If you have no success in finding an exam centre that offers a computing A Level then there are a number of alternative options.

1. Check out the ICT A Level. You might find it more interesting or relevant to the real world than the computing A Level. According to Neil McBride the ICT A Level curriculum contains programming although I haven't compared the quantity and depth of programming between the computing and ICT curricula.

2. Enquire at a further education college. Some colleges are willing to allow under 16 year olds to study A Level courses. They usually study in evening classes alongside the mature students rather than in the day classes for the 16 to 19 year olds for some reason only known to the college. Most colleges now offer services to 14 to 16 year olds but they are generally vocational rather than A Level courses. Free college education is officially only available to 16 to 19 year olds, so if a college allows someone under 16 to study an A Level course then they will probably charge the same fees that adults have to pay.

3. Change to a vocational course. Some vocational courses such as the ECDL or basic website design are probably beneath your ability but a number of advanced vocational courses exist such as Microsoft, Linux, and networking certifications. They are offered by specialist course providers rather than colleges so fees are charged. However, anybody can take them without any previous qualifications such as GCSEs and I believe there is no minimum age limit. These advanced vocational courses are recognised by industry and employers who sometimes value them more than academic qualifications. You might find them more interesting and relevant to the real world than A Levels so they are definitely worth investigating.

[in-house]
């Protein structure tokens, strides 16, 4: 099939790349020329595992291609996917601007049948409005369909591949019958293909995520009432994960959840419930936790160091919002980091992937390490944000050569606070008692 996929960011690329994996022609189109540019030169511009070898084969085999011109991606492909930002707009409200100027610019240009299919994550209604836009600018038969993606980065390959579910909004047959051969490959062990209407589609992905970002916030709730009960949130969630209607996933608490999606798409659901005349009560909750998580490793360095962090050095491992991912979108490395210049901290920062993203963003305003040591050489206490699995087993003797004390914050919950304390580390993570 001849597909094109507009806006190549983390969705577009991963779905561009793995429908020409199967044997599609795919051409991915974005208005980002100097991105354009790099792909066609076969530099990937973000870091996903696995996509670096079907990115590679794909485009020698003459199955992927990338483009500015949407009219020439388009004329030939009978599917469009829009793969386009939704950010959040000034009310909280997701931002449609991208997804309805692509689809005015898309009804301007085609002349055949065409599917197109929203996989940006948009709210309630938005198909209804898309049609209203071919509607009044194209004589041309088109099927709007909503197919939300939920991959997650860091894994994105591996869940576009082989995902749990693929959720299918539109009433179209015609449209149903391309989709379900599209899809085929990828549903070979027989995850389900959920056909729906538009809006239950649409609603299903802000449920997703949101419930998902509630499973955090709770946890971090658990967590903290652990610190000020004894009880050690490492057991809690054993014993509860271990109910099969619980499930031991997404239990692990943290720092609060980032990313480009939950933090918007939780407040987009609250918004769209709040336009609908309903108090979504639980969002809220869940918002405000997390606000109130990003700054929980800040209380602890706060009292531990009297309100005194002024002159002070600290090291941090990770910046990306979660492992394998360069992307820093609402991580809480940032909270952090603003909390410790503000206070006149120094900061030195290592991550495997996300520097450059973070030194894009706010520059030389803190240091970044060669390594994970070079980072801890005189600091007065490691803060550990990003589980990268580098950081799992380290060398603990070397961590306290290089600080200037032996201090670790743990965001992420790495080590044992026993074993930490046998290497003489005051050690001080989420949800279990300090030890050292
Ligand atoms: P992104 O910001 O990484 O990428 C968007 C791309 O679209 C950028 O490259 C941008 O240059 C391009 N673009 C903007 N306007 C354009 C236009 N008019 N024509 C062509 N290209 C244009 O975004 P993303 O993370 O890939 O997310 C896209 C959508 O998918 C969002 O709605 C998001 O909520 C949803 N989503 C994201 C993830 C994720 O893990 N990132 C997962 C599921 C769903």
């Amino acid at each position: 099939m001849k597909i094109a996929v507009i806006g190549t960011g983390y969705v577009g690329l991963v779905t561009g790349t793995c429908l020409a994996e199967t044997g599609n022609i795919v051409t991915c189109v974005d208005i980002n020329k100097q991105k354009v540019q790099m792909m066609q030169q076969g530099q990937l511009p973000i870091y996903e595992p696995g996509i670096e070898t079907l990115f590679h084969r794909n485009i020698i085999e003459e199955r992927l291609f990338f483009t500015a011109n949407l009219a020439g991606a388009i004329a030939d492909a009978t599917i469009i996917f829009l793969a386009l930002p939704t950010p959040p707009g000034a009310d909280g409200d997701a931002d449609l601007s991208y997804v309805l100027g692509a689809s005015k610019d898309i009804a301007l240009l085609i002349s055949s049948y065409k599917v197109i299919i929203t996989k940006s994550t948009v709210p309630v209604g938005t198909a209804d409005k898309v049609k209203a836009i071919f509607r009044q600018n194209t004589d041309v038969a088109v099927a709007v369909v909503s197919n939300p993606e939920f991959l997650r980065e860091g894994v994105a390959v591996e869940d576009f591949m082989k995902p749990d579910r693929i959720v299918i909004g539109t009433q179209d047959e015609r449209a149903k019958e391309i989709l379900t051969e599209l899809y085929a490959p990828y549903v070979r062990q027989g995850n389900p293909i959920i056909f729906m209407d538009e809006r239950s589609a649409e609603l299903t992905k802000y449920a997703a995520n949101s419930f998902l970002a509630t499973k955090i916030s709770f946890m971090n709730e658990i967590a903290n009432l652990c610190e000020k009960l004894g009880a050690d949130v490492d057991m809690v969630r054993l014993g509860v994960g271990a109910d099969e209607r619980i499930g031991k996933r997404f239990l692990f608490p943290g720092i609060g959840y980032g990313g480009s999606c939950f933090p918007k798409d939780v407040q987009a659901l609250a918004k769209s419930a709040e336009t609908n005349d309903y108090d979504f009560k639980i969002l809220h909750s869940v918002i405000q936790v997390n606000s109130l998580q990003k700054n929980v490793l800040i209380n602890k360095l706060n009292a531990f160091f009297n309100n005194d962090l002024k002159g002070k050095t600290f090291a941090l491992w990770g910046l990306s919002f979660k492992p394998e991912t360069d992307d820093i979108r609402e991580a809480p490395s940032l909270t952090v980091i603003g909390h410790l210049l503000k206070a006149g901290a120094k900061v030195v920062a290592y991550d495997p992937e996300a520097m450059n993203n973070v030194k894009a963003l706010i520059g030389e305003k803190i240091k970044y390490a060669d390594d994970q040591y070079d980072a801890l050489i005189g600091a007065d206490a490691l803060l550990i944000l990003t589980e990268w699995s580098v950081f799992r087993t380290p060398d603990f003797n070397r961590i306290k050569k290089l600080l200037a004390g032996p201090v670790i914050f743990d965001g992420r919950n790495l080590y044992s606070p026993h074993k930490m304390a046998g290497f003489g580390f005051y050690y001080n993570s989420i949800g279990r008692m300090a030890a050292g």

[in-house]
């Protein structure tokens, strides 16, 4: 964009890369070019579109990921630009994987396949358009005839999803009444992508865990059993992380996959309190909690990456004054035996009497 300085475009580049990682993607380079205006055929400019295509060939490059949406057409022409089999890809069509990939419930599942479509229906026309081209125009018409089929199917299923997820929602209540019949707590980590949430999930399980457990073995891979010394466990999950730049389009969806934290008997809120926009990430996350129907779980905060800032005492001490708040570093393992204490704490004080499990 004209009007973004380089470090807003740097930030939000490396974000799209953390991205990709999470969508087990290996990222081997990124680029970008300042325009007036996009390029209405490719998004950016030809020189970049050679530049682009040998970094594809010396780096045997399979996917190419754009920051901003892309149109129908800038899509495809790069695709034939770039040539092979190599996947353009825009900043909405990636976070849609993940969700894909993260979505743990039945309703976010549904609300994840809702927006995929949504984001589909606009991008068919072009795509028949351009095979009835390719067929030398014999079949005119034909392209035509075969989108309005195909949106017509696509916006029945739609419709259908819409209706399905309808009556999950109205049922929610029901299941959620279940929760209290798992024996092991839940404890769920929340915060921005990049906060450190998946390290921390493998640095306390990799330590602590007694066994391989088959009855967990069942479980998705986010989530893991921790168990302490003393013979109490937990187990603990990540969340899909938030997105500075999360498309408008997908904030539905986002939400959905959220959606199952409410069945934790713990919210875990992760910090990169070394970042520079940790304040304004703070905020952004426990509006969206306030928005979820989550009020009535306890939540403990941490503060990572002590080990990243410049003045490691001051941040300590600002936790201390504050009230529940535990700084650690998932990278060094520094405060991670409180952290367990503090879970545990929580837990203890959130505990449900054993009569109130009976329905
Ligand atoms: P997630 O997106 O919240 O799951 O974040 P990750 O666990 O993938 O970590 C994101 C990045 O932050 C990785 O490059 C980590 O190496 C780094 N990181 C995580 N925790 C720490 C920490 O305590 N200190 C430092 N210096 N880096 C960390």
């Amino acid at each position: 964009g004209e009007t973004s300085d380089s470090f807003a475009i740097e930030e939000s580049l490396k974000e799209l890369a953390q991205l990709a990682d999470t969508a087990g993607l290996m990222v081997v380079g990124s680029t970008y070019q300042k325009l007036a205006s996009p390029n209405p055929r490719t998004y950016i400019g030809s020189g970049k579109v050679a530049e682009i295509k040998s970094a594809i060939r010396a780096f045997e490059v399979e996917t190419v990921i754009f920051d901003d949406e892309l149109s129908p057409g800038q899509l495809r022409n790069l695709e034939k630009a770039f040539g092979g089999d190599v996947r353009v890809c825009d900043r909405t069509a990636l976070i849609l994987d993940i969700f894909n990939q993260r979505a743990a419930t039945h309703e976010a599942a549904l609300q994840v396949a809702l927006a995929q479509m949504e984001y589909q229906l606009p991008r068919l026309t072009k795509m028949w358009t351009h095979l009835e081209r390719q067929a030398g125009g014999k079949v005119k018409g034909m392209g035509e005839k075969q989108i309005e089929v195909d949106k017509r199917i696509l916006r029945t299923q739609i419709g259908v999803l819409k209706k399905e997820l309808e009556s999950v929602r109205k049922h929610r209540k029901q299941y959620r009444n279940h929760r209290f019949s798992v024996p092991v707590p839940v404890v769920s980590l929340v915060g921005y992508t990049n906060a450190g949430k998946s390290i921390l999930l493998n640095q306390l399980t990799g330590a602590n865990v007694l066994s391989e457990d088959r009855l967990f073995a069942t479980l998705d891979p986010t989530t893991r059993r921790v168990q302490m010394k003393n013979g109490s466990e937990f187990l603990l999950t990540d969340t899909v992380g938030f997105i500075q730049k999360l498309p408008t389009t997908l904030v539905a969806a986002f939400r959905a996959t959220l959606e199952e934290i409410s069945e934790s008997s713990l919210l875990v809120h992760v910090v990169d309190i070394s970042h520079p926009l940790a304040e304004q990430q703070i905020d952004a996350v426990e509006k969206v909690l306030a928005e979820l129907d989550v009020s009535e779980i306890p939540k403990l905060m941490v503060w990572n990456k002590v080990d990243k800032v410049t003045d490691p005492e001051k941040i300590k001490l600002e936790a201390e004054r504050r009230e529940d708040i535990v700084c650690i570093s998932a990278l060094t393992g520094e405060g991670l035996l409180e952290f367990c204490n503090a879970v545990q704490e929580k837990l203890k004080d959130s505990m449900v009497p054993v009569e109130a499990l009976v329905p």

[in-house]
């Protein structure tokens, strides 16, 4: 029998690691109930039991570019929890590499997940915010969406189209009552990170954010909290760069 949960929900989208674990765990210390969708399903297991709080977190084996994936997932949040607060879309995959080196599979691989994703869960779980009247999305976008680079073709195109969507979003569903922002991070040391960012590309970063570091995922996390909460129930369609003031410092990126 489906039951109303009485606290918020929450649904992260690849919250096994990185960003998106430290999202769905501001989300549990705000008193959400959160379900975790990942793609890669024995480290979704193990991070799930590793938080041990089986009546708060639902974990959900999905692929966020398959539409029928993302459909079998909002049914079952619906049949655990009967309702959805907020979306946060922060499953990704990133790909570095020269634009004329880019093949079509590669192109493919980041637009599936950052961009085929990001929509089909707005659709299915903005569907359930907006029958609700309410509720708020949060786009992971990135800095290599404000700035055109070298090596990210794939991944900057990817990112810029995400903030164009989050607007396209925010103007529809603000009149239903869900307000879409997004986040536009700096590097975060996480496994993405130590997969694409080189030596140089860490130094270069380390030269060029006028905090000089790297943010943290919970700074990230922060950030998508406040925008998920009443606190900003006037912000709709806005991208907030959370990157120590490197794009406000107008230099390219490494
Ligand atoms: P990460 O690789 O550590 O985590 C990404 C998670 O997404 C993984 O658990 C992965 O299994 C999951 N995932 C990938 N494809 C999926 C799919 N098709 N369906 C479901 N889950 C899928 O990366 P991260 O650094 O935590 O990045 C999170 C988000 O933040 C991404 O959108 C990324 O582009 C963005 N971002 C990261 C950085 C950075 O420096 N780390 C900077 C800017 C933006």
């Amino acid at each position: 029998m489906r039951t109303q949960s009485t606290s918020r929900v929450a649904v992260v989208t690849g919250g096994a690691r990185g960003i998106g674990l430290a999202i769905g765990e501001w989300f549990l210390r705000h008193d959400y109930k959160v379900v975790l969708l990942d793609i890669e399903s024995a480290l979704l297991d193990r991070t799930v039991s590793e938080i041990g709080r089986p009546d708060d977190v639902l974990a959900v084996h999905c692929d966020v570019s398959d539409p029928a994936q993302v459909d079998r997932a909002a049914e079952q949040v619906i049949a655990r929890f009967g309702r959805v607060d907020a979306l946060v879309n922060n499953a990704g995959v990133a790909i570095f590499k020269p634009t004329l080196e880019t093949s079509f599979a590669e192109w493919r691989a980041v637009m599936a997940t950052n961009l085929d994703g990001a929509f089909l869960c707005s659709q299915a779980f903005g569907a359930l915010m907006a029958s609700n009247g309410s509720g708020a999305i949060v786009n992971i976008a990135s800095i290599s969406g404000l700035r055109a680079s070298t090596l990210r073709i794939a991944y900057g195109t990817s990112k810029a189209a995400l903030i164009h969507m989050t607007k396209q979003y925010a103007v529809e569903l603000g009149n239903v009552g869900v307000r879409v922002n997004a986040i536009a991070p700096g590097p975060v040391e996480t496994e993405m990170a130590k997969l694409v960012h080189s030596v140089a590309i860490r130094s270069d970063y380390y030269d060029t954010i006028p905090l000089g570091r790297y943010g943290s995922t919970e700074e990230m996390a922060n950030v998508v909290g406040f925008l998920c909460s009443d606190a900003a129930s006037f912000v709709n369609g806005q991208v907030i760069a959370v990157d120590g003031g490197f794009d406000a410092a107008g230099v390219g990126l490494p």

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 Post subject: Re: AS / A Level computing
Post Number:#4  PostPosted: Mon Jan 19, 2009 11:57 am 
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Many thanks for all this information. We shall investigate the other options Canopus has provided. The vocational courses could be interesting and are possibly overlooked by the HE community.

My son would be grateful for more information either for the computing or ICT A Levels or any other high ability vocational courses.


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 Post subject: Re: AS / A Level computing
Post Number:#5  PostPosted: Tue Feb 10, 2009 7:39 pm 
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[QUOTE=AS Home Ed]My son has decided to skip over GCSE ICT because he thinks it is below his technical ability. His plan is to study AS Level computing then progress to A Level. He is reading the course textbook A Level Computing by PM Heathcote and S Langfield but has had difficulty in finding an exam centre that offers the subject. The local colleges only offer an A Level in ICT that my son says he doesn't want because it doesn't include programming which he enjoys. One of the college tutors informed him that A Level computing is one of the rarer subjects because most colleges have now replaced it with vocational courses. Is anybody able to help?[/QUOTE]